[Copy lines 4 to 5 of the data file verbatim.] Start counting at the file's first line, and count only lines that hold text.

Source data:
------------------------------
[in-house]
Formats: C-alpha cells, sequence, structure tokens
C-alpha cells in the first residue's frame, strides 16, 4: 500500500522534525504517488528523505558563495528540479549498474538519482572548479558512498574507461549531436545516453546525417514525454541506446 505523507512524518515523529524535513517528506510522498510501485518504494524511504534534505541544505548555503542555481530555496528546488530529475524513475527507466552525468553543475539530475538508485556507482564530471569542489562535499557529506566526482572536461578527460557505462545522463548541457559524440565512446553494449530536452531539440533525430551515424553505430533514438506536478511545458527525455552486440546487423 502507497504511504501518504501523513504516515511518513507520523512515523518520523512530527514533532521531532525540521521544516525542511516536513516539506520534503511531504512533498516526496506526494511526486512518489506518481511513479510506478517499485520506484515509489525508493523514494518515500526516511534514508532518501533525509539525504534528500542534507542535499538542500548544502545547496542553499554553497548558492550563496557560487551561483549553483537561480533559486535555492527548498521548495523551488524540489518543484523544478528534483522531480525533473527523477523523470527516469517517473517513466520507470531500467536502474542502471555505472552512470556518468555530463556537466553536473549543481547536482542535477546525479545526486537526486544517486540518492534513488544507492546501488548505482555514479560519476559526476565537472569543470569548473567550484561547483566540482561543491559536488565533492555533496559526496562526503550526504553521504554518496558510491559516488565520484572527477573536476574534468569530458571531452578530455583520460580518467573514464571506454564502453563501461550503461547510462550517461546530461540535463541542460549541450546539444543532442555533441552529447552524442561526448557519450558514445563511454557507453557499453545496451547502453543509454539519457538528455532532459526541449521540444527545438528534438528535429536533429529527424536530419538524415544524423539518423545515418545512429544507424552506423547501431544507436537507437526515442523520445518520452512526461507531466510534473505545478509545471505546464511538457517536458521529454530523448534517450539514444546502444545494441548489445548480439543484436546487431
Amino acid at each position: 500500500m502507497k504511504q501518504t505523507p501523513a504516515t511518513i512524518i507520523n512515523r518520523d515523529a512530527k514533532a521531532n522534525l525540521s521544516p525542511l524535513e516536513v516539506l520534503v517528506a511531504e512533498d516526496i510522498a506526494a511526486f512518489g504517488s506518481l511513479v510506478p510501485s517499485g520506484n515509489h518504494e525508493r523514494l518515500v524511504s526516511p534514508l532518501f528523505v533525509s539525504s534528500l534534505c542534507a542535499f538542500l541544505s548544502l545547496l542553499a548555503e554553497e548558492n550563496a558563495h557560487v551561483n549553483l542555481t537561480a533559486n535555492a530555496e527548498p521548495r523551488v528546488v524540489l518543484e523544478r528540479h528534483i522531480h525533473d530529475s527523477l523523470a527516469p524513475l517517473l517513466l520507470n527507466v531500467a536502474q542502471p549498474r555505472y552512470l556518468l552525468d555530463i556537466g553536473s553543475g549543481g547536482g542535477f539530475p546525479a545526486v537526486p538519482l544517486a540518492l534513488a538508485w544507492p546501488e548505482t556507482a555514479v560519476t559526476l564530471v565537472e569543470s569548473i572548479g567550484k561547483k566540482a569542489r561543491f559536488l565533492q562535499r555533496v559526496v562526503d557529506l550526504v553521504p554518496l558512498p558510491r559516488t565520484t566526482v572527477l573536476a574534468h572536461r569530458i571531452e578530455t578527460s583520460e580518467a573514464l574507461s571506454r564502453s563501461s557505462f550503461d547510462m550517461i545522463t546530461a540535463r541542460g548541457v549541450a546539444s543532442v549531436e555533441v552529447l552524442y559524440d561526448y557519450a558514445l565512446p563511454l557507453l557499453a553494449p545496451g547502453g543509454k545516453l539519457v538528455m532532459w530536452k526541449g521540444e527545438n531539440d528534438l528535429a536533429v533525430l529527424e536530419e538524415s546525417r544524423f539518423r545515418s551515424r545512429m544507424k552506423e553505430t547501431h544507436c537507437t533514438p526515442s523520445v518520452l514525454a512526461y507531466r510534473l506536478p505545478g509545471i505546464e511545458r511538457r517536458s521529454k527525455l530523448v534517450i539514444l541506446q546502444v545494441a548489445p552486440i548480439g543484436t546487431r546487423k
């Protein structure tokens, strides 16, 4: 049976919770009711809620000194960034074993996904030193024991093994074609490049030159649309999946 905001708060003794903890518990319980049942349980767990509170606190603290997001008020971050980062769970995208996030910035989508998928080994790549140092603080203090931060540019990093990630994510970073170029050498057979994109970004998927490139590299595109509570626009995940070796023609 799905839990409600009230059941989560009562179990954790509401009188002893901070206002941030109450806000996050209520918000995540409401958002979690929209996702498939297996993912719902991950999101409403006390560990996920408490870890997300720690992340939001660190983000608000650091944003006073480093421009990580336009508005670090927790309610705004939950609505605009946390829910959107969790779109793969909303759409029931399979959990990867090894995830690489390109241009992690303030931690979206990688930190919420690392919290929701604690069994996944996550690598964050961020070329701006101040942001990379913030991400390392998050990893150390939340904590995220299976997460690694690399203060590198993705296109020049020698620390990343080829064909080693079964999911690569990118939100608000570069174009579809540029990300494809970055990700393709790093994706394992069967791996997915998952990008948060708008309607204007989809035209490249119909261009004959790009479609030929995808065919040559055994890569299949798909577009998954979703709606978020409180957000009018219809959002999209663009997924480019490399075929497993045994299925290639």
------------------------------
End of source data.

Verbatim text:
Amino acid at each position: 500500500m502507497k504511504q501518504t505523507p501523513a504516515t511518513i512524518i507520523n512515523r518520523d515523529a512530527k514533532a521531532n522534525l525540521s521544516p525542511l524535513e516536513v516539506l520534503v517528506a511531504e512533498d516526496i510522498a506526494a511526486f512518489g504517488s506518481l511513479v510506478p510501485s517499485g520506484n515509489h518504494e525508493r523514494l518515500v524511504s526516511p534514508l532518501f528523505v533525509s539525504s534528500l534534505c542534507a542535499f538542500l541544505s548544502l545547496l542553499a548555503e554553497e548558492n550563496a558563495h557560487v551561483n549553483l542555481t537561480a533559486n535555492a530555496e527548498p521548495r523551488v528546488v524540489l518543484e523544478r528540479h528534483i522531480h525533473d530529475s527523477l523523470a527516469p524513475l517517473l517513466l520507470n527507466v531500467a536502474q542502471p549498474r555505472y552512470l556518468l552525468d555530463i556537466g553536473s553543475g549543481g547536482g542535477f539530475p546525479a545526486v537526486p538519482l544517486a540518492l534513488a538508485w544507492p546501488e548505482t556507482a555514479v560519476t559526476l564530471v565537472e569543470s569548473i572548479g567550484k561547483k566540482a569542489r561543491f559536488l565533492q562535499r555533496v559526496v562526503d557529506l550526504v553521504p554518496l558512498p558510491r559516488t565520484t566526482v572527477l573536476a574534468h572536461r569530458i571531452e578530455t578527460s583520460e580518467a573514464l574507461s571506454r564502453s563501461s557505462f550503461d547510462m550517461i545522463t546530461a540535463r541542460g548541457v549541450a546539444s543532442v549531436e555533441v552529447l552524442y559524440d561526448y557519450a558514445l565512446p563511454l557507453l557499453a553494449p545496451g547502453g543509454k545516453l539519457v538528455m532532459w530536452k526541449g521540444e527545438n531539440d528534438l528535429a536533429v533525430l529527424e536530419e538524415s546525417r544524423f539518423r545515418s551515424r545512429m544507424k552506423e553505430t547501431h544507436c537507437t533514438p526515442s523520445v518520452l514525454a512526461y507531466r510534473l506536478p505545478g509545471i505546464e511545458r511538457r517536458s521529454k527525455l530523448v534517450i539514444l541506446q546502444v545494441a548489445p552486440i548480439g543484436t546487431r546487423k
């Protein structure tokens, strides 16, 4: 049976919770009711809620000194960034074993996904030193024991093994074609490049030159649309999946 905001708060003794903890518990319980049942349980767990509170606190603290997001008020971050980062769970995208996030910035989508998928080994790549140092603080203090931060540019990093990630994510970073170029050498057979994109970004998927490139590299595109509570626009995940070796023609 799905839990409600009230059941989560009562179990954790509401009188002893901070206002941030109450806000996050209520918000995540409401958002979690929209996702498939297996993912719902991950999101409403006390560990996920408490870890997300720690992340939001660190983000608000650091944003006073480093421009990580336009508005670090927790309610705004939950609505605009946390829910959107969790779109793969909303759409029931399979959990990867090894995830690489390109241009992690303030931690979206990688930190919420690392919290929701604690069994996944996550690598964050961020070329701006101040942001990379913030991400390392998050990893150390939340904590995220299976997460690694690399203060590198993705296109020049020698620390990343080829064909080693079964999911690569990118939100608000570069174009579809540029990300494809970055990700393709790093994706394992069967791996997915998952990008948060708008309607204007989809035209490249119909261009004959790009479609030929995808065919040559055994890569299949798909577009998954979703709606978020409180957000009018219809959002999209663009997924480019490399075929497993045994299925290639």